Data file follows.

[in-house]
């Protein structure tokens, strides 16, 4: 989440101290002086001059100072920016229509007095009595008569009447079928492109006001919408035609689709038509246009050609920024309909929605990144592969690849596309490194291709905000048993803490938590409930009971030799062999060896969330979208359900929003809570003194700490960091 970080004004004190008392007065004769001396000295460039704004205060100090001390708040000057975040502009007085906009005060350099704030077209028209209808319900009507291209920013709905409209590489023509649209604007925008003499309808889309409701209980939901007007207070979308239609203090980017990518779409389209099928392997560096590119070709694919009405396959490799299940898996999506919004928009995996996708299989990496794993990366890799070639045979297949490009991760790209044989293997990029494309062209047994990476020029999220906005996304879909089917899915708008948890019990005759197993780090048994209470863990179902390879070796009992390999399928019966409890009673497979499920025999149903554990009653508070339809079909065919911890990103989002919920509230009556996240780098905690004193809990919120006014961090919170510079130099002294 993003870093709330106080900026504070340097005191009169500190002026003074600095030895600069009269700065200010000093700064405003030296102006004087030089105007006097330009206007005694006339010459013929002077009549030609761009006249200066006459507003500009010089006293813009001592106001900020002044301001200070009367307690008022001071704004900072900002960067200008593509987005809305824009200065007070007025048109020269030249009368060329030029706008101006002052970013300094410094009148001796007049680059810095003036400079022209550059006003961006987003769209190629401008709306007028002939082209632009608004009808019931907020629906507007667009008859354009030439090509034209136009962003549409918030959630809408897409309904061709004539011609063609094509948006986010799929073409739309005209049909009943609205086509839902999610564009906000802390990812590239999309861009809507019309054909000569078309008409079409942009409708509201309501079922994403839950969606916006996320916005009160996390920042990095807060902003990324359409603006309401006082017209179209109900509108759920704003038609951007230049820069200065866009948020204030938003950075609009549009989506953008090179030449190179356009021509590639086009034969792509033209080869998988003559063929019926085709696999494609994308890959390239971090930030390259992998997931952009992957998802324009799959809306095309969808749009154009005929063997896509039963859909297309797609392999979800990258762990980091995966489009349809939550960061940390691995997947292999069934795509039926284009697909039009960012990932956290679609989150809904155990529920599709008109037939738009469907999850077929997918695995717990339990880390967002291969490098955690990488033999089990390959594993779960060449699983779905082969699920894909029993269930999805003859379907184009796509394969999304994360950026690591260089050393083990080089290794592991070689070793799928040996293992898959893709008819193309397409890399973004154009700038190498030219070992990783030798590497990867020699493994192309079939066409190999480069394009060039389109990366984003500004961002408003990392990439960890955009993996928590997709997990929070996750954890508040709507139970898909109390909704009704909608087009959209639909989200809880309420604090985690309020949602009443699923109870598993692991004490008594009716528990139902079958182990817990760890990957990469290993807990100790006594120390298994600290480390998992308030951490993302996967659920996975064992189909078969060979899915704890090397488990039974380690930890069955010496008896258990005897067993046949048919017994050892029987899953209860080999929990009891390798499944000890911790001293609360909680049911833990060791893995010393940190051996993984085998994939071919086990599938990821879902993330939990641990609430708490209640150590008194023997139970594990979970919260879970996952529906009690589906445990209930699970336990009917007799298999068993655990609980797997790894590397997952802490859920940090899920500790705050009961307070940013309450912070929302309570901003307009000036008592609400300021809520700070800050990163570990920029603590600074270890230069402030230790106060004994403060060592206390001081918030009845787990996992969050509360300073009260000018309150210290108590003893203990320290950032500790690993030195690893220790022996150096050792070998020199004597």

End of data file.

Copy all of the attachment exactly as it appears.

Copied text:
[in-house]
């Protein structure tokens, strides 16, 4: 989440101290002086001059100072920016229509007095009595008569009447079928492109006001919408035609689709038509246009050609920024309909929605990144592969690849596309490194291709905000048993803490938590409930009971030799062999060896969330979208359900929003809570003194700490960091 970080004004004190008392007065004769001396000295460039704004205060100090001390708040000057975040502009007085906009005060350099704030077209028209209808319900009507291209920013709905409209590489023509649209604007925008003499309808889309409701209980939901007007207070979308239609203090980017990518779409389209099928392997560096590119070709694919009405396959490799299940898996999506919004928009995996996708299989990496794993990366890799070639045979297949490009991760790209044989293997990029494309062209047994990476020029999220906005996304879909089917899915708008948890019990005759197993780090048994209470863990179902390879070796009992390999399928019966409890009673497979499920025999149903554990009653508070339809079909065919911890990103989002919920509230009556996240780098905690004193809990919120006014961090919170510079130099002294 993003870093709330106080900026504070340097005191009169500190002026003074600095030895600069009269700065200010000093700064405003030296102006004087030089105007006097330009206007005694006339010459013929002077009549030609761009006249200066006459507003500009010089006293813009001592106001900020002044301001200070009367307690008022001071704004900072900002960067200008593509987005809305824009200065007070007025048109020269030249009368060329030029706008101006002052970013300094410094009148001796007049680059810095003036400079022209550059006003961006987003769209190629401008709306007028002939082209632009608004009808019931907020629906507007667009008859354009030439090509034209136009962003549409918030959630809408897409309904061709004539011609063609094509948006986010799929073409739309005209049909009943609205086509839902999610564009906000802390990812590239999309861009809507019309054909000569078309008409079409942009409708509201309501079922994403839950969606916006996320916005009160996390920042990095807060902003990324359409603006309401006082017209179209109900509108759920704003038609951007230049820069200065866009948020204030938003950075609009549009989506953008090179030449190179356009021509590639086009034969792509033209080869998988003559063929019926085709696999494609994308890959390239971090930030390259992998997931952009992957998802324009799959809306095309969808749009154009005929063997896509039963859909297309797609392999979800990258762990980091995966489009349809939550960061940390691995997947292999069934795509039926284009697909039009960012990932956290679609989150809904155990529920599709008109037939738009469907999850077929997918695995717990339990880390967002291969490098955690990488033999089990390959594993779960060449699983779905082969699920894909029993269930999805003859379907184009796509394969999304994360950026690591260089050393083990080089290794592991070689070793799928040996293992898959893709008819193309397409890399973004154009700038190498030219070992990783030798590497990867020699493994192309079939066409190999480069394009060039389109990366984003500004961002408003990392990439960890955009993996928590997709997990929070996750954890508040709507139970898909109390909704009704909608087009959209639909989200809880309420604090985690309020949602009443699923109870598993692991004490008594009716528990139902079958182990817990760890990957990469290993807990100790006594120390298994600290480390998992308030951490993302996967659920996975064992189909078969060979899915704890090397488990039974380690930890069955010496008896258990005897067993046949048919017994050892029987899953209860080999929990009891390798499944000890911790001293609360909680049911833990060791893995010393940190051996993984085998994939071919086990599938990821879902993330939990641990609430708490209640150590008194023997139970594990979970919260879970996952529906009690589906445990209930699970336990009917007799298999068993655990609980797997790894590397997952802490859920940090899920500790705050009961307070940013309450912070929302309570901003307009000036008592609400300021809520700070800050990163570990920029603590600074270890230069402030230790106060004994403060060592206390001081918030009845787990996992969050509360300073009260000018309150210290108590003893203990320290950032500790690993030195690893220790022996150096050792070998020199004597």